Evidence-Based Medicine May Reduce Overtreatment in Type 2 Diabetes

Lauren Santye, Assistant Editor
Published Online: Wednesday, February 1st, 2017
In the United States, the overuse of medical care accounts for approximately 20% of the $750 billion in wasteful health care spending. In a paper recently published in Circulation, investigators proposed the implementation of evidence-based medicine (EBM).

EBM is an approach that embraces individualized care to prevent overtreatment, including balancing absolute benefits and harms with the physician’s judgement and the patient’s values and preferences.

The authors hope the paper will be a call to action for applying EBM principles for researchers, policy leaders, medical educators, and physicians. The overall goal is to individualize treatment decisions and improve the well-being and health of patients, particularly those with type 2 diabetes.

“Evidence-based medicine is a powerful tool to provide person-centered care to individuals with type 2 diabetes, as well as for patients with other diseases,” said lead author Dr. Anil Makam. “When applied to type 2 diabetes, EBM calls for a paradigm shift in our treatment approach.”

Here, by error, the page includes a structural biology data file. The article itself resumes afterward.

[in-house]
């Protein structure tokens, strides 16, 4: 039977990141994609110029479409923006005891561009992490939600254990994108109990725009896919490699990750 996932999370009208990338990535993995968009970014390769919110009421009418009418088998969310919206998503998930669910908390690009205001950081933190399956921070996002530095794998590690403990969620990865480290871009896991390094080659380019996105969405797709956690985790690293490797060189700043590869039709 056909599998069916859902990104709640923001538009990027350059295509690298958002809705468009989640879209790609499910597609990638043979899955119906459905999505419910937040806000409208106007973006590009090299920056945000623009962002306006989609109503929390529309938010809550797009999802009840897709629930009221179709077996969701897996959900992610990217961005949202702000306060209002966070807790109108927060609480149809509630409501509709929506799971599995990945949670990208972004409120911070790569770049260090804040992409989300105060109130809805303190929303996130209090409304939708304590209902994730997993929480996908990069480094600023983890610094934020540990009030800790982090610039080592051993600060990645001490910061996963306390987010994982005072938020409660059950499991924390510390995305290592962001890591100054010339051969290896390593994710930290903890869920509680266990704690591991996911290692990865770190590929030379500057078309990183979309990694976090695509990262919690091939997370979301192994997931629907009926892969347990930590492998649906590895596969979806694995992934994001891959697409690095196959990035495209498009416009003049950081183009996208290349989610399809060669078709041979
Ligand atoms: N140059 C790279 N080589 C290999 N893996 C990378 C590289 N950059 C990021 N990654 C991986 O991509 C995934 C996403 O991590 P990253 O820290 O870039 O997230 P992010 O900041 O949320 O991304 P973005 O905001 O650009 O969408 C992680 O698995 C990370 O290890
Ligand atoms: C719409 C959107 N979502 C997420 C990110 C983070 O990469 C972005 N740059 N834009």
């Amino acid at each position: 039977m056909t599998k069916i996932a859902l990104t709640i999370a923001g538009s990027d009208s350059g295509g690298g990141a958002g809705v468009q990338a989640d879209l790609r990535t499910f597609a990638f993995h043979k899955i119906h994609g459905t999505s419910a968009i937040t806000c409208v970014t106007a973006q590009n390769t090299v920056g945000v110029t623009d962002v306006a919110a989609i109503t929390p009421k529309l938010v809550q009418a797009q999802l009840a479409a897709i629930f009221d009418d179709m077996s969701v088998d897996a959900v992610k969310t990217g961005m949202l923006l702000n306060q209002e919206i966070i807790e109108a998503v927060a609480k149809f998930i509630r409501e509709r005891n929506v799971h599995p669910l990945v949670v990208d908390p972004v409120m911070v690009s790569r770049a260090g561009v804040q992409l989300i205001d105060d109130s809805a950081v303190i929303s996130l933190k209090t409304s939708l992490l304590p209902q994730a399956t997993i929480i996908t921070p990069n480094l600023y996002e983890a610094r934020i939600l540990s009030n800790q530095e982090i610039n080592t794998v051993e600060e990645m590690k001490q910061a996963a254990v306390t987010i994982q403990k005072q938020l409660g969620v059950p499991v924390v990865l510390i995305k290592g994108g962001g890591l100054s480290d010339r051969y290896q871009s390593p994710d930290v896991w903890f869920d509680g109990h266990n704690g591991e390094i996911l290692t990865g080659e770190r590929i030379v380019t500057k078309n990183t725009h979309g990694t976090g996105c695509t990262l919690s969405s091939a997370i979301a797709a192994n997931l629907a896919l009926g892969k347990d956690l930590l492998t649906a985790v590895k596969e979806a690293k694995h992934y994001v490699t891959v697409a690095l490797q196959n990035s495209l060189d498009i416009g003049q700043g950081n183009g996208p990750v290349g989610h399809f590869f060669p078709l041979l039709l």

The authors propose that intensive blood glucose treatment should not be a universal goal of care for patients with type 2 diabetes in order to prevent overtreatment.

Currently, the standard of care recommends a strict control of blood glucose––defined as hemoglobin A1c levels of less than 7%. However, evidence shows that this approach offers only modest potential benefit. Furthermore, it can decrease the quality of life in patients due to the treatment burden itself, and there is also potential harm from therapy.

In order to achieve any benefit, it can take up to 2 decades of strict blood glucose control. Older patients, however, can be successfully treated by achieving more modest blood glucose goals (hemoglobin A1c levels of 8.5% to 9%). This can help maintain treatment benefits while minimizing potential harm, according to the study.

“EBM is often misunderstood as a call for universal, cookie-cutter medicine, which has led to an epidemic of overtreatment in type 2 diabetes,” said senior author Dr. Oanh Nguyen. “Instead EBM is a critical tool in the physician’s arsenal to provide individualized and person-centered care.”

Type 2 diabetes affects more than 29 million individuals in the United States, according to the CDC.

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